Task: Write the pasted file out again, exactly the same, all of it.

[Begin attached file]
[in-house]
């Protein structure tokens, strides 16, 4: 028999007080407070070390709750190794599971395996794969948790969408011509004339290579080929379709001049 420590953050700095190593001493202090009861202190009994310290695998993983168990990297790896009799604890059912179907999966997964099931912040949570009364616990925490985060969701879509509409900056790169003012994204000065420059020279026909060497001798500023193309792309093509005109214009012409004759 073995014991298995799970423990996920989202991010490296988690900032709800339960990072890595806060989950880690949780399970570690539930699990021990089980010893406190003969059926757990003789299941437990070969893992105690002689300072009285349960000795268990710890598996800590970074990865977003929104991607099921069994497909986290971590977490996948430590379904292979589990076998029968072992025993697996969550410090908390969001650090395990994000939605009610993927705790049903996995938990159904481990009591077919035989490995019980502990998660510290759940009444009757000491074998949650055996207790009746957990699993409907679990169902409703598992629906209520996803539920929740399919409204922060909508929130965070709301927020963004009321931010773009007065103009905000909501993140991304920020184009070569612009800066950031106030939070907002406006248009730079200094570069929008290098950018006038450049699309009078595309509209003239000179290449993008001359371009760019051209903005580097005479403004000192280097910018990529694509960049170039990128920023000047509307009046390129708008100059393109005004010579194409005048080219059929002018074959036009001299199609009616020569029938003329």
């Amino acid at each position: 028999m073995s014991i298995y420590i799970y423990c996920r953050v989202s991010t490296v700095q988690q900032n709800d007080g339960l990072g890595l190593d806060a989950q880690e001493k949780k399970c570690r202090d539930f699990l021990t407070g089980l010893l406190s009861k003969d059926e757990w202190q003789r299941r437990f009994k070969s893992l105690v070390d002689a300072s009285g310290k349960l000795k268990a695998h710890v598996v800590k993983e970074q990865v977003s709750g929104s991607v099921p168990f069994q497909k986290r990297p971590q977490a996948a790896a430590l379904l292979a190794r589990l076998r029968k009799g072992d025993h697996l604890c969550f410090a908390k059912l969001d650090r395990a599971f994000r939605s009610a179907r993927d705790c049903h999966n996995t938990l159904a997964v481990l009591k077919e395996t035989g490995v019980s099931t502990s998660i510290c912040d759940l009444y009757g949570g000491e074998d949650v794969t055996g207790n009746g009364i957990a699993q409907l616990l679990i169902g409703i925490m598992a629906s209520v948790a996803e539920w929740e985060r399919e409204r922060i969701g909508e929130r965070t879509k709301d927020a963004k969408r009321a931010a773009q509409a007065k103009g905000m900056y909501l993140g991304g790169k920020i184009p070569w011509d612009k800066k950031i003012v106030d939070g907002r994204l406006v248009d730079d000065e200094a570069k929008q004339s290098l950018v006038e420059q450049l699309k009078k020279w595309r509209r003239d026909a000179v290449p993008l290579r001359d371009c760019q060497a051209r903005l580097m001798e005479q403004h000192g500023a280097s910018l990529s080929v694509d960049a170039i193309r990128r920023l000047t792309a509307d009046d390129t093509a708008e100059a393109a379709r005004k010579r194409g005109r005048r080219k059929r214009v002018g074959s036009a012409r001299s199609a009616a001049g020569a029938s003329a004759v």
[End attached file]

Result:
[in-house]
């Protein structure tokens, strides 16, 4: 028999007080407070070390709750190794599971395996794969948790969408011509004339290579080929379709001049 420590953050700095190593001493202090009861202190009994310290695998993983168990990297790896009799604890059912179907999966997964099931912040949570009364616990925490985060969701879509509409900056790169003012994204000065420059020279026909060497001798500023193309792309093509005109214009012409004759 073995014991298995799970423990996920989202991010490296988690900032709800339960990072890595806060989950880690949780399970570690539930699990021990089980010893406190003969059926757990003789299941437990070969893992105690002689300072009285349960000795268990710890598996800590970074990865977003929104991607099921069994497909986290971590977490996948430590379904292979589990076998029968072992025993697996969550410090908390969001650090395990994000939605009610993927705790049903996995938990159904481990009591077919035989490995019980502990998660510290759940009444009757000491074998949650055996207790009746957990699993409907679990169902409703598992629906209520996803539920929740399919409204922060909508929130965070709301927020963004009321931010773009007065103009905000909501993140991304920020184009070569612009800066950031106030939070907002406006248009730079200094570069929008290098950018006038450049699309009078595309509209003239000179290449993008001359371009760019051209903005580097005479403004000192280097910018990529694509960049170039990128920023000047509307009046390129708008100059393109005004010579194409005048080219059929002018074959036009001299199609009616020569029938003329």
């Amino acid at each position: 028999m073995s014991i298995y420590i799970y423990c996920r953050v989202s991010t490296v700095q988690q900032n709800d007080g339960l990072g890595l190593d806060a989950q880690e001493k949780k399970c570690r202090d539930f699990l021990t407070g089980l010893l406190s009861k003969d059926e757990w202190q003789r299941r437990f009994k070969s893992l105690v070390d002689a300072s009285g310290k349960l000795k268990a695998h710890v598996v800590k993983e970074q990865v977003s709750g929104s991607v099921p168990f069994q497909k986290r990297p971590q977490a996948a790896a430590l379904l292979a190794r589990l076998r029968k009799g072992d025993h697996l604890c969550f410090a908390k059912l969001d650090r395990a599971f994000r939605s009610a179907r993927d705790c049903h999966n996995t938990l159904a997964v481990l009591k077919e395996t035989g490995v019980s099931t502990s998660i510290c912040d759940l009444y009757g949570g000491e074998d949650v794969t055996g207790n009746g009364i957990a699993q409907l616990l679990i169902g409703i925490m598992a629906s209520v948790a996803e539920w929740e985060r399919e409204r922060i969701g909508e929130r965070t879509k709301d927020a963004k969408r009321a931010a773009q509409a007065k103009g905000m900056y909501l993140g991304g790169k920020i184009p070569w011509d612009k800066k950031i003012v106030d939070g907002r994204l406006v248009d730079d000065e200094a570069k929008q004339s290098l950018v006038e420059q450049l699309k009078k020279w595309r509209r003239d026909a000179v290449p993008l290579r001359d371009c760019q060497a051209r903005l580097m001798e005479q403004h000192g500023a280097s910018l990529s080929v694509d960049a170039i193309r990128r920023l000047t792309a509307d009046d390129t093509a708008e100059a393109a379709r005004k010579r194409g005109r005048r080219k059929r214009v002018g074959s036009a012409r001299s199609a009616a001049g020569a029938s003329a004759v």